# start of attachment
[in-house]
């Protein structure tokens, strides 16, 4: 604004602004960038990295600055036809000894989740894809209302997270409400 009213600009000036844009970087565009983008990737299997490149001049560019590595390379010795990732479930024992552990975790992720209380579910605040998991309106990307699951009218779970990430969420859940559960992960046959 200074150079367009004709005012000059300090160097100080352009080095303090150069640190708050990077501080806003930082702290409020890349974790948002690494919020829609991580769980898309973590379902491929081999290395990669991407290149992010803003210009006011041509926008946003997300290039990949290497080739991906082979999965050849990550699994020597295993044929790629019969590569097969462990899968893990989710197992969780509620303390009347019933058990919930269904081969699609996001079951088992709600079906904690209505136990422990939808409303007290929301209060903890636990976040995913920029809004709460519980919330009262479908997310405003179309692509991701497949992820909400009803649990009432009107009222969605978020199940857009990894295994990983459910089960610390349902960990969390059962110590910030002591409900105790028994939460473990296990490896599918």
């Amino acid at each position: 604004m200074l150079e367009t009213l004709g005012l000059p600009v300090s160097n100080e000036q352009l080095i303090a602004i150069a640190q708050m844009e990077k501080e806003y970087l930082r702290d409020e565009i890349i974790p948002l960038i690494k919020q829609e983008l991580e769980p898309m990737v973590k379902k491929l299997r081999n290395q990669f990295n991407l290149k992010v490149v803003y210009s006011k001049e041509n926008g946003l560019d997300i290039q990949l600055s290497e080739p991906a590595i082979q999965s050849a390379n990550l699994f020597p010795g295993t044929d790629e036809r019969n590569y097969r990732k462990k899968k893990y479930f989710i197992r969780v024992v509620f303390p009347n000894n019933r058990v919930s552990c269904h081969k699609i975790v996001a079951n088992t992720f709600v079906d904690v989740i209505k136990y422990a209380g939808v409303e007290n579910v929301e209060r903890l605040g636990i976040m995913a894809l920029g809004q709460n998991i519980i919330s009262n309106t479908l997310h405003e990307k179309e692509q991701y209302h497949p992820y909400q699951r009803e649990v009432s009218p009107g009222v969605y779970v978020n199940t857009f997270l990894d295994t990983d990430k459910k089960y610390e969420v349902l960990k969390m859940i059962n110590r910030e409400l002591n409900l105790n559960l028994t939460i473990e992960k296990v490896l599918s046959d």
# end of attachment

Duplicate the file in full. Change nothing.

[in-house]
């Protein structure tokens, strides 16, 4: 604004602004960038990295600055036809000894989740894809209302997270409400 009213600009000036844009970087565009983008990737299997490149001049560019590595390379010795990732479930024992552990975790992720209380579910605040998991309106990307699951009218779970990430969420859940559960992960046959 200074150079367009004709005012000059300090160097100080352009080095303090150069640190708050990077501080806003930082702290409020890349974790948002690494919020829609991580769980898309973590379902491929081999290395990669991407290149992010803003210009006011041509926008946003997300290039990949290497080739991906082979999965050849990550699994020597295993044929790629019969590569097969462990899968893990989710197992969780509620303390009347019933058990919930269904081969699609996001079951088992709600079906904690209505136990422990939808409303007290929301209060903890636990976040995913920029809004709460519980919330009262479908997310405003179309692509991701497949992820909400009803649990009432009107009222969605978020199940857009990894295994990983459910089960610390349902960990969390059962110590910030002591409900105790028994939460473990296990490896599918």
């Amino acid at each position: 604004m200074l150079e367009t009213l004709g005012l000059p600009v300090s160097n100080e000036q352009l080095i303090a602004i150069a640190q708050m844009e990077k501080e806003y970087l930082r702290d409020e565009i890349i974790p948002l960038i690494k919020q829609e983008l991580e769980p898309m990737v973590k379902k491929l299997r081999n290395q990669f990295n991407l290149k992010v490149v803003y210009s006011k001049e041509n926008g946003l560019d997300i290039q990949l600055s290497e080739p991906a590595i082979q999965s050849a390379n990550l699994f020597p010795g295993t044929d790629e036809r019969n590569y097969r990732k462990k899968k893990y479930f989710i197992r969780v024992v509620f303390p009347n000894n019933r058990v919930s552990c269904h081969k699609i975790v996001a079951n088992t992720f709600v079906d904690v989740i209505k136990y422990a209380g939808v409303e007290n579910v929301e209060r903890l605040g636990i976040m995913a894809l920029g809004q709460n998991i519980i919330s009262n309106t479908l997310h405003e990307k179309e692509q991701y209302h497949p992820y909400q699951r009803e649990v009432s009218p009107g009222v969605y779970v978020n199940t857009f997270l990894d295994t990983d990430k459910k089960y610390e969420v349902l960990k969390m859940i059962n110590r910030e409400l002591n409900l105790n559960l028994t939460i473990e992960k296990v490896l599918s046959d």